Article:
The future's floating
Ahead of Floating Offshore Wind 2020 (7 & 8 October, Online) we look at the global picture for this rapidly-developing technology.
It’s now well understood internationally that the UK is a leading market for floating offshore wind.
Scotland is home to the only existing floating offshore wind farms: the 30MW Hywind Scotland project has been operating successfully for almost three years, and the 50MW Kincardine scheme is now under construction off Angus.
From the Prime Minister down, there is strong commitment inside the UK Government to offshore wind, with a clear role for floating offshore wind. In fact, proposals for giving floating offshore wind access to revenue support via the Contracts for Difference regime are now being worked up by civil servants.
Government is now following up with a consultation to help it understand other marine energy technologies, like wave and tidal.
It will be interesting to see what decisions Ministers make about structuring a CfD auction to bring forward not only floating offshore wind, but also other marine energy technologies.
2020 is the UK’s busiest year yet in floating offshore wind.
The Erebus project is pressing ahead and has passed a major milestone with a licence from The Crown Estate to build off Pembrokeshire, while in Scotland bids are being prepared for new leases in the live ScotWind Leasing process, through which 10GW of new site capacity is available.
Make no mistake: many of these sites are challenging, meaning either industry continues to push out jacket technology into even deeper waters, or embraces floating. For ScotWind bidding, developers are being asked to give an initial view on expected foundation type, so by early 2021 we will have a clearer view of a likely split between fixed and floating in a new generation of Scottish sites.
A critical factor in UK interest in floating offshore wind is the role the technology could play in delivering net-zero and helping underpin our economy’s full energy transition. The Committee on Climate Change projects we need 75GW of offshore wind. That can’t be delivered just with shallower sites.
The ScotWind process has catalysed a wealth of discussions between developers looking to bid into the leasing round, and Scottish supply chain companies new and old. Port and fabrication yards across Scotland are in discussion with different developers to scope out construction and assembly options, and developers will need to commit to engagement with a Scottish supply chain.
While there is interest in Scottish companies winning more work in fixed projects, it’s clear that the biggest opportunity lies in floating.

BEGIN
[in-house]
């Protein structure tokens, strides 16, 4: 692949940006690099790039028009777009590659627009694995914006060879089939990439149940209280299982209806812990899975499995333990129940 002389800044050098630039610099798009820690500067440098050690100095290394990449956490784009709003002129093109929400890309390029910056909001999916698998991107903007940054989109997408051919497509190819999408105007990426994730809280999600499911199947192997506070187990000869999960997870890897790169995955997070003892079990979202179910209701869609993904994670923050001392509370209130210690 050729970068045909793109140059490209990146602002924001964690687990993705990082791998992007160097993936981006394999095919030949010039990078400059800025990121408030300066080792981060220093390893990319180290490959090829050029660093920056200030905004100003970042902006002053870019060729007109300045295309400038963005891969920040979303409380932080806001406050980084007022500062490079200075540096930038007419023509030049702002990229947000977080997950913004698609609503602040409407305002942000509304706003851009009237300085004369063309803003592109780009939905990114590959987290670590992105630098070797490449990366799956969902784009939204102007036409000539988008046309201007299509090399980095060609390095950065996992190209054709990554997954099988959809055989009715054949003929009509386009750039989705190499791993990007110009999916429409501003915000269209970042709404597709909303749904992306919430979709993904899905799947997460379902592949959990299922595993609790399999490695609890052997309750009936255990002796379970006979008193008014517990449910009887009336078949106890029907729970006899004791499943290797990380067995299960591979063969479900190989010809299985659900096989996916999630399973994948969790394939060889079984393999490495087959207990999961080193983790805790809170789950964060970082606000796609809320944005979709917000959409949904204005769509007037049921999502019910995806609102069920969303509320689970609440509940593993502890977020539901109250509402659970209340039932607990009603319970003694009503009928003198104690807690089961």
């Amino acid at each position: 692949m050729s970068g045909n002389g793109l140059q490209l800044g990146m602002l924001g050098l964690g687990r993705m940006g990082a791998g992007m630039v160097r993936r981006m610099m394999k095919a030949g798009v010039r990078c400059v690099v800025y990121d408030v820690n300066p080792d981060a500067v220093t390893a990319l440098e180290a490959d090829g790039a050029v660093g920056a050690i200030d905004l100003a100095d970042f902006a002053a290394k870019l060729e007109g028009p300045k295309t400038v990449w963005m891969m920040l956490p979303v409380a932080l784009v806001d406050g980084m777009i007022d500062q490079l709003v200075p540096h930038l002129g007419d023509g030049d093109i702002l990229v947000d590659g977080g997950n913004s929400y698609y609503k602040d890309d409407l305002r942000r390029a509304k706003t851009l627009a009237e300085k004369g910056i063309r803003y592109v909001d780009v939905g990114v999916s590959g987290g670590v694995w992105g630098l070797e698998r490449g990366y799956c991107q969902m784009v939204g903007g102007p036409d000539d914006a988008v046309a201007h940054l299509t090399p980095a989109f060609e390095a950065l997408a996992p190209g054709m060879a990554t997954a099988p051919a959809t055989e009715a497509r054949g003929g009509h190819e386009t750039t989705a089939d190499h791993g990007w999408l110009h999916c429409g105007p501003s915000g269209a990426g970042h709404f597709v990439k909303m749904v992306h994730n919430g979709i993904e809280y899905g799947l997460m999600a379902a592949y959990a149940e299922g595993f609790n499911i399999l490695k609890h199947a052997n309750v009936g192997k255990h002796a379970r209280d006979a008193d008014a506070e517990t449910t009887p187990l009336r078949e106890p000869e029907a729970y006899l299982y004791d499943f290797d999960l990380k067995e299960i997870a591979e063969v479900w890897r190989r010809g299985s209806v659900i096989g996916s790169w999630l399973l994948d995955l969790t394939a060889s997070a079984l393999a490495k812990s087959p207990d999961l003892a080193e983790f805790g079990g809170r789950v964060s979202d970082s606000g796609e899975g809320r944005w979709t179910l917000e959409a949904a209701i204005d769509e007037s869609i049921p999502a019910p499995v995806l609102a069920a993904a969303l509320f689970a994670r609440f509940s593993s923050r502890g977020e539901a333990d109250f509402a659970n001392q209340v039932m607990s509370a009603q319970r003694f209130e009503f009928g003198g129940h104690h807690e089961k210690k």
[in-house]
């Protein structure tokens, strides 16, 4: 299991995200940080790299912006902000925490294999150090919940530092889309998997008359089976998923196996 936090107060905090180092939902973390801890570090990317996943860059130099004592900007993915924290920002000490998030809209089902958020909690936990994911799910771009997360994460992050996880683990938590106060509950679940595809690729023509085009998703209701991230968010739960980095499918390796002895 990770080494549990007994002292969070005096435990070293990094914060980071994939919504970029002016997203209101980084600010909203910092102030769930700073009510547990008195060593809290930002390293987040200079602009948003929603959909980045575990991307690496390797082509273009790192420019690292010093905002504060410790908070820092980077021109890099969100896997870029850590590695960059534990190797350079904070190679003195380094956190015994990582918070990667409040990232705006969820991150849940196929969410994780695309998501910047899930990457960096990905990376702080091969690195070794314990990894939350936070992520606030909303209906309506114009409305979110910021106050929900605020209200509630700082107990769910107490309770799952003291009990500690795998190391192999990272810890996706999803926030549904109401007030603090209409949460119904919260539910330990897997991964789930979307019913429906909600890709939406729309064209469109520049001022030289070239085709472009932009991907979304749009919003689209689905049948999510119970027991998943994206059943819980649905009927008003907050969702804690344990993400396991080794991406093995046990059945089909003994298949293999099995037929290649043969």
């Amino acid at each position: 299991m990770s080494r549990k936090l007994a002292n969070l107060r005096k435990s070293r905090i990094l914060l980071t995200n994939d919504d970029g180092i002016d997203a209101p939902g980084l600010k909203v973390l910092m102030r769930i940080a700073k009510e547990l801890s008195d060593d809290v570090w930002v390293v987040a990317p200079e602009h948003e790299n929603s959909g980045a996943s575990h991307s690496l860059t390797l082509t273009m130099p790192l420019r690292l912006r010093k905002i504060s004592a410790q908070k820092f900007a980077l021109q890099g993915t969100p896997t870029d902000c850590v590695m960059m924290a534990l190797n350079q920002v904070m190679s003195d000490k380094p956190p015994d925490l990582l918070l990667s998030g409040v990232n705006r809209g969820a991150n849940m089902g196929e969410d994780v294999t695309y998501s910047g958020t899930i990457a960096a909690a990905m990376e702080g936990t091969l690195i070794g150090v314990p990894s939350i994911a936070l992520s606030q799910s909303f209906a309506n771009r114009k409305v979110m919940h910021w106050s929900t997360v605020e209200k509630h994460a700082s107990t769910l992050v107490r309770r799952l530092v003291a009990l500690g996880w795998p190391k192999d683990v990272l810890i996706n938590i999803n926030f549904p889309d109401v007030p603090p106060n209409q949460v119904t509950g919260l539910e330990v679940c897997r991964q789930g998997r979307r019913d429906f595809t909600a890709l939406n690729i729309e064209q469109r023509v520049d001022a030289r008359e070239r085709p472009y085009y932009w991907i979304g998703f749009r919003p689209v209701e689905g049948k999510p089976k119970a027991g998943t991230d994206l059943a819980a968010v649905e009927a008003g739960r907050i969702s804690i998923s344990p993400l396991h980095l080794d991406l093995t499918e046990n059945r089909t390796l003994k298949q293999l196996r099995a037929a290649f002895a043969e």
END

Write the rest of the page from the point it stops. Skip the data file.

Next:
Floating is at the very beginning of a period of rapid growth, meaning the time is now right for supply chain companies to make their move into this sector. A race to be the platform provider of choice is underway right now, with an international field expected to deploy through ScotWind. Ports, fabricators, mooring and anchor specialists all stand a chance of winning work in this new sector.
Success in ScotWind will add to pressure on The Crown Estate to look at a Round 5 programme that focuses on the south west of England, and potential floating offshore wind sites there.
Without such a round developers of floating offshore wind will need to follow the route charted by Simply Blue – bidding for rights under TCE’s Innovation and Demonstration leasing programme. That limits sites to under 100MW, however, holding back floating when industry is clearly ready to deliver larger more ambitious projects such as those expected under ScotWind.
TCE has been clear that its Round 4 process is designed to be easily repeated, so it will be interesting to see how it responds, particularly if BEIS does bring forward CfD rounds which are able to support larger floating offshore wind schemes.
All this and more will be a part of the discussion at Floating Offshore Wind 2020. We have experts from leading energy companies, government, the supply chain and ports with us to discuss how floating can support us in the race to net zero.
2020 of course marks the first time this event will be virtual. As the UK’s largest dedicated floating offshore wind event, we know that ours is the event where industry comes to learn the latest news on floating offshore wind.
Going virtual is an act of necessity, of course, but the opportunity it gives is for us to bring in a wider set of participants from across the globe.